I previously wrote about covid tracking apps and that what a “tracking app” is varies tremendously by country. Please read that first.

There is another issue that crops up – and that’s the effect of conditional probability (or Bayes’ Theorem). I am still reviewing this to see if I did something wrong (I think I did do some things wrong – see Afterwordthe idea is probably sound but the calculations may be wrong) – with reasonable assumptions, phone-based covid-19 contact detection apps seem unlikely to provide a benefit.

Singapore is the only country to have used a Bluetooth-based contact app so far. At the time of this writing, the U.K. is running a trial of BLE-based tracking apps.

Singapore achieved only a 12% participation rate. (Update: as of end of May it was up to 25%, which is still too small. Consequently, Singapore cancelled the smart-phone based contact tracing app).

Continue reading Why “Covid-Tracking Apps” will probably not work

University of California to drop the SAT and ACT testing requirement

Yes! This is a permanent elimination:

The University of California board of regents, in a landmark move that could reshape the college admissions process across the country, voted Thursday to drop the SAT and ACT testing requirement.

Source: UC regents unanimously approve plan to drop SAT and ACT from admissions – SFChronicle.com

My own state has also eliminated SAT and ACT tests for public college admissions, starting this fall.

As the victim of a GRE testing failure decades ago that shaped my entire life, I am thrilled to see the end of these absurd testing regimes.

Continue reading University of California to drop the SAT and ACT testing requirement

Does brain damage lead to people becoming “sudden geniuses”?

Don’t think it worked for me:

There’s mounting evidence that brain damage has the power to unlock extraordinary creative talents. What can this teach us about how geniuses are made?

Source: The Mystery of Why Some People Become Sudden Geniuses

Having had 5 mild TBI and one moderate TBI, it’s hard to think about this 🙂 Also, I do not recommend injuring your brain as an approach to becoming smarter.

While my life turned out well, many opportunities went missing due to dealing with gremlins of past brain injuries that were not diagnosed and treated until about 18 months ago.

Apple-Google Bluetooth “contact tracing app” depends on widespread adoption to be useful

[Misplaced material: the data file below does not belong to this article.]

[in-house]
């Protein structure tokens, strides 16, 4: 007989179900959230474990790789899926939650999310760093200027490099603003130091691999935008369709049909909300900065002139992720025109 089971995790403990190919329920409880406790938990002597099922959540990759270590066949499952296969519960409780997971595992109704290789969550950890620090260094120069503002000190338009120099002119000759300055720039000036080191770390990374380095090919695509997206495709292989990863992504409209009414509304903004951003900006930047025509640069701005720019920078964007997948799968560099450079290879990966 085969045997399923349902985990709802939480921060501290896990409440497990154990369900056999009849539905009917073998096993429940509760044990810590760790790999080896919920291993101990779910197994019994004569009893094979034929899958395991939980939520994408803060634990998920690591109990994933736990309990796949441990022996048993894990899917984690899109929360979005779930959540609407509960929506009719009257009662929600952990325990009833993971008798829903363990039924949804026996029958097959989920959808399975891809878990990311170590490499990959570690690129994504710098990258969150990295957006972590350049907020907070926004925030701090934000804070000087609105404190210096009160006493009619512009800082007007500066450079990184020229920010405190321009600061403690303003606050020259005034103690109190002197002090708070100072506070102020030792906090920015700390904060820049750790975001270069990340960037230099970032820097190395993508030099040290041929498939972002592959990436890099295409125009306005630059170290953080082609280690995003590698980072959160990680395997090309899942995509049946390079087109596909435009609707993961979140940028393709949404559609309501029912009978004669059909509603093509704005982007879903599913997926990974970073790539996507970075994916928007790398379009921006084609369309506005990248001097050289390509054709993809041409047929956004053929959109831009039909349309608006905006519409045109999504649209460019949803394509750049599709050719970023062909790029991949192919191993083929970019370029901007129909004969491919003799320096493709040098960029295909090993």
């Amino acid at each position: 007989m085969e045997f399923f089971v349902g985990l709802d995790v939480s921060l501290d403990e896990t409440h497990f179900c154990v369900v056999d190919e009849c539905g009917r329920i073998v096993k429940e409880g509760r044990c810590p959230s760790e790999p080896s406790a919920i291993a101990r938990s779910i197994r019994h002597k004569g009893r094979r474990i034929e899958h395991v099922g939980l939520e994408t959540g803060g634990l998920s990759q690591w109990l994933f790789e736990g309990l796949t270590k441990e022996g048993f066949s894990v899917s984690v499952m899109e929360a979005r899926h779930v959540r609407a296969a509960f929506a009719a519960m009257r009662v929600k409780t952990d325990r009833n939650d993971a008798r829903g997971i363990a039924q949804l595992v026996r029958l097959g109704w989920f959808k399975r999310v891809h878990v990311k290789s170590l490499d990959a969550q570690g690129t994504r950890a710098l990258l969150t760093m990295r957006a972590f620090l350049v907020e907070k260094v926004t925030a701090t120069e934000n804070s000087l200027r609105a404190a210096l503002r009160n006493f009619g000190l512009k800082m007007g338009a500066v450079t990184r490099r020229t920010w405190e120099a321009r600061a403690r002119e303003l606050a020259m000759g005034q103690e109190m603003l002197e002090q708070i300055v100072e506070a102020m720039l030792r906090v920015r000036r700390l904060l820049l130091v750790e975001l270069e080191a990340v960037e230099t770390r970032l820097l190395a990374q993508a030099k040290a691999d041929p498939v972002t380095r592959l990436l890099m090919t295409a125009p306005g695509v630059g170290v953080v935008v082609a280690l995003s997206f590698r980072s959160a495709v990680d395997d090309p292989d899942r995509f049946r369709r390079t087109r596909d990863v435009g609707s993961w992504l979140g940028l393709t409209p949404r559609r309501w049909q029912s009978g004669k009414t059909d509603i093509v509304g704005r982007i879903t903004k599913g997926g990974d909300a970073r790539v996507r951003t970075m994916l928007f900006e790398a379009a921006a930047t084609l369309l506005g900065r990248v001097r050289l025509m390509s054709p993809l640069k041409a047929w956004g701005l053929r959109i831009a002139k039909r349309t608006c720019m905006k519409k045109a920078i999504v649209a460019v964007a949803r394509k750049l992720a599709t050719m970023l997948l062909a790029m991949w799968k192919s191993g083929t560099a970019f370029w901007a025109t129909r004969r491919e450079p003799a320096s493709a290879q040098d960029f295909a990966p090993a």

The biggest challenge for these apps going forward is adoption. The more phones that opt-in to the system, the more successfully it can detect how the virus spreads. Apple and Google say that getting the public to trust the apps and opt-in is critical to the effort.

Source: Three states commit to Apple-Google technology for virus tracking apps

As I explain in detail here, the Apple-Google approach will unlikely have sufficient users to be particularly valuable. If 50% of all smart phone users install the tracking apps, we will have the potential to detect just 16% of close contacts. Is that sufficient to have an impact on the spread of Covid-19?

About 80% of adults have a smart phone. If we assume all 81% have phones capable of running the software (which is not realistic as many people continue to use older phones and may not have compatible Bluetooth Low Energy hardware), then 50% of all users means 40% of adults have the app installed.

The probability of a person having the app is then 0.4. The probability of a 2nd person you meet having the app is also 0.4. The probability that you and a random person you meet both have the app is 0.4 x 0.4 or 16%. Even if all 81% have the app installed, the probability of a detectable contact is at most .81 x .81 or about 65% of the adult population. This does not include children, lowering the contactable percent even more.

Most other countries that have used phone-based contact tracing – so far – have used network-based tracking, not app-based. In network-based tracking, the network tracks the location of all cellular phones – both smart phones and dumb phones with a 100% coverage/participation rate. These systems identify contacts within about a 100 meter radius, which is too broad. But these countries follow up with a robust public health in person contact tracing operation and offer Covid-19 tests so that people are not needlessly placed in 14-day quarantines.

As you can see, the Apple-Google model is unlikely to have sufficient usage to detect many contacts.

“Low code” app development surges amongst pandemic

The shift to remote work has led some companies to come up with quick digital solutions for tasks that have become hard to tackle during the coronavirus pandemic.

Source: Emptying Offices Prompt Adoption of Low-Code to Build Work Apps


“Low code” means using “drag and drop” tools to create software applications. These systems make the creation of user interfaces easy, and provide functionality through similar drag and drop interfaces. We used to call this “Rapid Application Development” or RAD.

I have long though future software would be created with advanced tools that simplify the development process, particularly for straight forward applications of modest size. MIT App Inventor, and Scratch, are examples of drag and drop programming interfaces. Scratch is for teaching programming concepts to children. App Inventor leverages the Scratch concept into developing mobile apps for Android. You can learn about Microsoft’s Power Apps feature here.

RCAF Snowbirds

In memory of Capt. Jenn Casey and the difficult times faced by the RCAF Snowirds right now. These photos taken at the Oregon International Airshow 2014, Hillsboro, Oregon.

I have been using a photo of the RCAF Snowbirds as the background on my Android tablet for a couple of years.

Electric Vehicle Efficiency

According to the U.S. government:

Energy efficient. EVs convert over 77% of the electrical energy from the grid to power at the wheels. Conventional gasoline vehicles only convert about 12%–30% of the energy stored in gasoline to power at the wheels.

Source: All-Electric Vehicles

Of course, one must also include the conversion of the original fuel source into electricity but that depends on the original fuel source: oil, natural gas, coal, nuclear power, hydro, geothermal, solar, wind and so on – and can vary widely.

Regardless, gasoline engines are not very energy efficient in terms of turning the energy in fuel into forward motion, as noted above and also noted here. EVs have a slightly different problem – while they use electricity efficiently, EVs weigh quite a bit more than a similar sized gasoline vehicle.